A New Hampshire school district is being asked to amend its politics and practices after the superintendent demanded that the word “Christmas” in an announcement about a Christmas tree lighting be changed to “holiday.”
It’s unnecessary, inaccurate and even unconstitutional, according to a letter to the district from lawyers with the Alliance Defending Freedom.
“Simply put, using the word Christmas in a flyer advertising a Christmas tree lighting and the appearance of Santa Claus is only sensible and plainly not unconstitutional,” they wrote to officials in New Hampshire School Administrative Unit 29 in Keene, New Hampshire.
The situation developed when in the course of events for the approaching Christmas holiday, there was a flyer to be distributed through the school’s procedure for information about private events.
That forum was created by the district especially for “non-school programs offered by non-profit organizations” that are deemed “to have educational, recreational or social value to students.”
It requires a disclaimer that it is not a school event, and also demands that flyers are “secular.”
Nevertheless, for many years, “John Fletcher has been distributing flyers at Marlborough School to announce a beloved community Christmas tree lighting, complete with hot chocolate, donuts, gifts, and time with Santa and Mrs. Claus. Each year, the flyers he has distributed have been identical (except for the date of the event). This year, however, when Mr. Fletcher tried to distribute the flyers announcing the community event sponsored by the American Legion Family and the Monadnock Lions Club, he encountered resistance.”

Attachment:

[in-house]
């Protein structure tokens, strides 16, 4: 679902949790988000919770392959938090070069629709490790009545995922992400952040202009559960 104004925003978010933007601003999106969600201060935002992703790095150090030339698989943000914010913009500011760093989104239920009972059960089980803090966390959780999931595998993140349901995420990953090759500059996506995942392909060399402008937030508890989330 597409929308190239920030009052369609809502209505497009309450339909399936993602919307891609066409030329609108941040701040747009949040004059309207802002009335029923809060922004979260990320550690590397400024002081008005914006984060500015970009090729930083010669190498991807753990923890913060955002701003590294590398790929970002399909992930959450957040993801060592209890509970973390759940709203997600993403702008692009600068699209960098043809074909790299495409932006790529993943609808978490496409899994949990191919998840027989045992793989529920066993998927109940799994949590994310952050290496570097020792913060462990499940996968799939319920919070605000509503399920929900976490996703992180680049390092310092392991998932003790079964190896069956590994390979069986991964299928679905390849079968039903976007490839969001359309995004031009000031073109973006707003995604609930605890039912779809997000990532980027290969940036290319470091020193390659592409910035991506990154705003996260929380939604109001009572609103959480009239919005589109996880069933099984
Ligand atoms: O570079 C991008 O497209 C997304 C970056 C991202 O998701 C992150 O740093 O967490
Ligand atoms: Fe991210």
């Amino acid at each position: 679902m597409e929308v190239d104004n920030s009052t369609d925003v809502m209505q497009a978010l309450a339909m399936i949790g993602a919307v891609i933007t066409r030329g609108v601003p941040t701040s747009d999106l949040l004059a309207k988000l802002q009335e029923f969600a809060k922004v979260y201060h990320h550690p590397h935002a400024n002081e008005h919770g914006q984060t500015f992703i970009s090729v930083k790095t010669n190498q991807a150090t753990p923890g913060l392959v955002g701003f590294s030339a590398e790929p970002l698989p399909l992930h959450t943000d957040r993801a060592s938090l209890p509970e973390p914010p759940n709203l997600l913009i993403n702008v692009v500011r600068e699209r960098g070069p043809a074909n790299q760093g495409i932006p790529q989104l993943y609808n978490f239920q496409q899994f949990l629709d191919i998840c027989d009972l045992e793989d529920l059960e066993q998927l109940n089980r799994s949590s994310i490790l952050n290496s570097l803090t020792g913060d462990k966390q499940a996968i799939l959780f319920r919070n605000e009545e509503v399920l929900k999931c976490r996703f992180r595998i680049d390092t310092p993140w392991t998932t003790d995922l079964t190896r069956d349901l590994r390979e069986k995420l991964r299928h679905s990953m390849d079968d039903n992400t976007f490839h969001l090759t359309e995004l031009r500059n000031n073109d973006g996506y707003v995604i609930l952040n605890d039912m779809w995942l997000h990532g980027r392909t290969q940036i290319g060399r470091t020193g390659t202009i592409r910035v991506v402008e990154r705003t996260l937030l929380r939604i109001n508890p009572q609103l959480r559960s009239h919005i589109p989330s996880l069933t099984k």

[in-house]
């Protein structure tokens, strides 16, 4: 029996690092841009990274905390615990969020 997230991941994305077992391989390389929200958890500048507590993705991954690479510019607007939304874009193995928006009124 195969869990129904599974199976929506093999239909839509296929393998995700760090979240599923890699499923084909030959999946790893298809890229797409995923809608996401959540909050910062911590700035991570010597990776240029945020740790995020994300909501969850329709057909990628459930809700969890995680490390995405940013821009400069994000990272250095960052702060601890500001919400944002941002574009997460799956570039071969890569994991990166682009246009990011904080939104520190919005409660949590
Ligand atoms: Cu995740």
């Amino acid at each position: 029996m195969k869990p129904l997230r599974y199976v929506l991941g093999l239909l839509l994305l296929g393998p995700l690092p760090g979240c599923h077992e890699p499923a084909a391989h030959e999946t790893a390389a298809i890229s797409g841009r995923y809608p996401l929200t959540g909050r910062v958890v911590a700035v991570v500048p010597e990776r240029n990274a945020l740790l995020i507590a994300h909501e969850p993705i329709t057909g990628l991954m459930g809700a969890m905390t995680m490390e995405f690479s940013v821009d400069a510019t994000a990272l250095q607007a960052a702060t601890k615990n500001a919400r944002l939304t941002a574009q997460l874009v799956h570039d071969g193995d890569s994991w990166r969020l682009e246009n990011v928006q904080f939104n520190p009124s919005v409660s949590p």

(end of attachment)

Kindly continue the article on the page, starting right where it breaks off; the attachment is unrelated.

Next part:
The letter to the school board and Supt. Robert H. Malay noted that Malay insisted that the title “Annual Christmas Tree Lighting” must be changed to “Annual Holiday Tree Lightning.”
The district then issued a statement that the decision was prompted by concerns about the Establishment Clause.
“But the Establishment Clause requires no such thing,” the ADF letter said. “Courts have long recognized that ‘the vigilant protection of constitutional freedoms is nowhere more vital than in the community of American schools.’ As one federal court stated, ‘No arm of government may discriminate against religious speech when speech on other subjects is permitted in the same place at the same time,'” the letter said.
The decision and actions to censor “Christmas” “impermissibly target religious speech for censorship and constitute illegal viewpoint discrimination,” the letter explained.
“It is firmly established that school officials may not suppress private speech simply because it is religious or contains a religious perspective. Rather, the Constitution ‘affirmatively mandates accommodation, not merely tolerance, of all religions, and forbids hostility toward any,'” the letter said.
It continued, “It is unconstitutional for public officials to deny private individuals the right to religious speech and expression by imposing on them a limitation intended for the government. … The flyers at issue here are private speech.”
Even if the speech were the school’s, it still would be constitutional, the letter explained.
“Calling Christmas trees what they are is not unconstitutional,” said ADF Senior Counsel Jeremy Tedesco. “But it is unconstitutional to censor private speech simply because it is religious in nature.”
“We are asking the district to amend its policies so that they no longer restrict religious expression in an unconstitutional manner,” said Tedesco. “Failure to do so is not only antithetical to our nation’s principles, but it also exposes the district to potential liability under federal law.”